2018-04-26 / Front Page

Saco officials go head to head

By Abigail Worthing
Staff Writer

SACO – Over the last few weeks, tensions have run high over discussions of the 2018-2019 school budget. During an April 9 budget session, Superintendent Dominic DePatsy’s presentation was met with so many questions from the city council that a joint meeting between school board and council was proposed. The meeting was held Monday, April 23 where the council and school board informally sat together and discussed the budget.

The school board has proposed a $39.4 million education budget, a 10.69 percent increase from last year. The school board budget alone would result in a $1.10 increase to the mil rate, in addition to the 37 cent increase from the proposed $28.7 million municipal budget.

Councilors posed questions about the budget to school board members while seated face to face at table, council on one side, school board on the other.

Ward 4 Councilor Lynn Copeland brought up a topic she mentioned at the April 9 meeting, asking for more information about the school board’s decision not to enter into the proposed Southern Maine Regional Service Center, a coalition of school districts similar to a regional school unit. Copeland said she was concerned about turning away “free money” as joining the service center would result in a stipend of $49,000. The proposed regional service center would serve to unify schools within a geographical area and work together to provide policies and standards.

Beth Johnston, vice-chairman of the school board, spoke about concerns that led to the decision. Johnston said parts of the agreement were concerning in terms of legality, citing a portion about the exit procedure. According to the agreement, a two-thirds vote of the service center board would be required to leave the service center, a caveat that gave certain members pause.

“I have a long history with the RSU,” Johnston said, referencing the 2013 decision to exit RSU 23, which included Saco, Dayton and Old Orchard Beach. “Those of us who decided against it didn’t take it lightly.”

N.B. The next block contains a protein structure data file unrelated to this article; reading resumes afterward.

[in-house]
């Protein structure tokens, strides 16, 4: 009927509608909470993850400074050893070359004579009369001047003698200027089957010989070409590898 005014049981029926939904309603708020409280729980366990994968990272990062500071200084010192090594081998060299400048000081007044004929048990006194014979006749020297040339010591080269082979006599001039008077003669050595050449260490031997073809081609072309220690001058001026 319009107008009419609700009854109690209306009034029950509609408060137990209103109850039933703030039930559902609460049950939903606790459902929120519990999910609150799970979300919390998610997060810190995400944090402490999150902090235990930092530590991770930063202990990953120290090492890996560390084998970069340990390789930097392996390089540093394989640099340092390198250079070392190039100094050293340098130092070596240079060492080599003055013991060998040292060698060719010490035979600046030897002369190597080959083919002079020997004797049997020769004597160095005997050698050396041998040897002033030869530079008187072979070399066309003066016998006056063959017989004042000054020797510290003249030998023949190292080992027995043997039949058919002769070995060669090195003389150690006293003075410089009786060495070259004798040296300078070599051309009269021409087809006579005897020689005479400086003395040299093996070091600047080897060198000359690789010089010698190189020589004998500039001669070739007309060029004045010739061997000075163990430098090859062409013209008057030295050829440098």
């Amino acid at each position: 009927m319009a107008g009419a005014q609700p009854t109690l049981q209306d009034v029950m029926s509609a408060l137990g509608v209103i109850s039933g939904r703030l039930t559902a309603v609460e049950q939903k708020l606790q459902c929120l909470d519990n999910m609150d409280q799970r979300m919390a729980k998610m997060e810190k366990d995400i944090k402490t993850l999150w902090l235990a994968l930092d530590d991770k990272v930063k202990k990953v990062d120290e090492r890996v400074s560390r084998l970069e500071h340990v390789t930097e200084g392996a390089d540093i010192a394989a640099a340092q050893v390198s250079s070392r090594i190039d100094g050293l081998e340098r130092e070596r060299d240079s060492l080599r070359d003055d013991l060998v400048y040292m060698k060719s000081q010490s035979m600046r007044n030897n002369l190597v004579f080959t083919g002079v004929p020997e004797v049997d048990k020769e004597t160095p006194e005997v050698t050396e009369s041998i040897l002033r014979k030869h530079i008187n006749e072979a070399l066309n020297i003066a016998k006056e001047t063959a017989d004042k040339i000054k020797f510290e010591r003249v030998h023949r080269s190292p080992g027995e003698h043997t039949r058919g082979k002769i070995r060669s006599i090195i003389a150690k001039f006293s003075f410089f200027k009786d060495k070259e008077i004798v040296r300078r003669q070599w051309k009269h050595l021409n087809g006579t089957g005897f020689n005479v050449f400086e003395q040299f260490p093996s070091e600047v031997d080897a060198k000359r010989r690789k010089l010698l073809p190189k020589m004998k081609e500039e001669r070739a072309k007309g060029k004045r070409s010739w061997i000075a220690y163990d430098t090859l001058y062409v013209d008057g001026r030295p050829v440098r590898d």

Steve Shiman, Ward 4 school board member, said there were some on the school board, himself included, that strongly disagreed with the decision not to join the service center.

“We’re not happy about it but it is what it is,” Shiman said.

Ward 7 Councilor Nathan Johnston asked what benefits would be in membership. Ward 1 school board member Garrett Abrahamson said it would afford the district a chance to collaborate with other schools “outside our Saco walls.” Abrahamson also said being part of a larger organization would allow the school district to have a stronger voice in Augusta.

Ward 1 Councilor Marshall Archer spoke about his experience going over the school board’s additional requests to their base budget, which include expenses such as $35,000 for a certified librarian at C.K. Burns School, $70,000 for a kindergarten through second grade technology integrator, and $80,000 for five new buses and three vans to update an aging fleet.

Archer said he could see a few expenses that could be held off until next year. He asked that the school board go back to its budget and prioritize requests, adding that while he was fully behind requests having to do with public safety, some appeared as though they could be pushed until next year, specifically, a $200,000 request to update the Saco Middle School gymnasium floor and bleachers and a $36,500 request to provide iPads to second-grade students at Fairfield School. The latter request is part of the strategic plan for the school board to provide iPads to students in the school district at a 1:1 ratio. Archer will take a tour of the school district on April 26 and 27 in an effort to be able to make an informed decision on the necessity of these requests.

One request that provoked skepticism from councilors was that of a proposed $150,000 “contingency fund.”

“We are your contingency fund,” Copeland said. “It needs to go. Get some things that aren’t necessary, off.”

Ward 5 Councilor Alan Minthorn referenced interactions with Saco residents, adding that for every call he received saying taxpayers would happily pay a higher mil rate to help the school district, there have been 10 calls pleading to cut back on the increase. Minthorn also referenced the 23 percent of Saco senior residents who live on a fixed income and could not afford the proposed increase.

An agreement was reached that the school board would attempt to prioritize the list of requests to come to what Archer referred to as a “fair and balanced number” at the school board’s Wednesday, April 25 meeting.

The session Monday concluded with a shaking of hands between the two groups and Archer congratulating them on a successful meeting.

The public hearing for the budget will take place on May 7, and final council vote will take place May 17.

Contact Staff Writer Abigail Worthing at news@inthecourier.com.


The Saco City Council has directed the school board to reduce its proposed budget at its next meeting, scheduled for Wednesday, April 25, after Courier deadline. The council is expected to take a final vote on the budget May 17.

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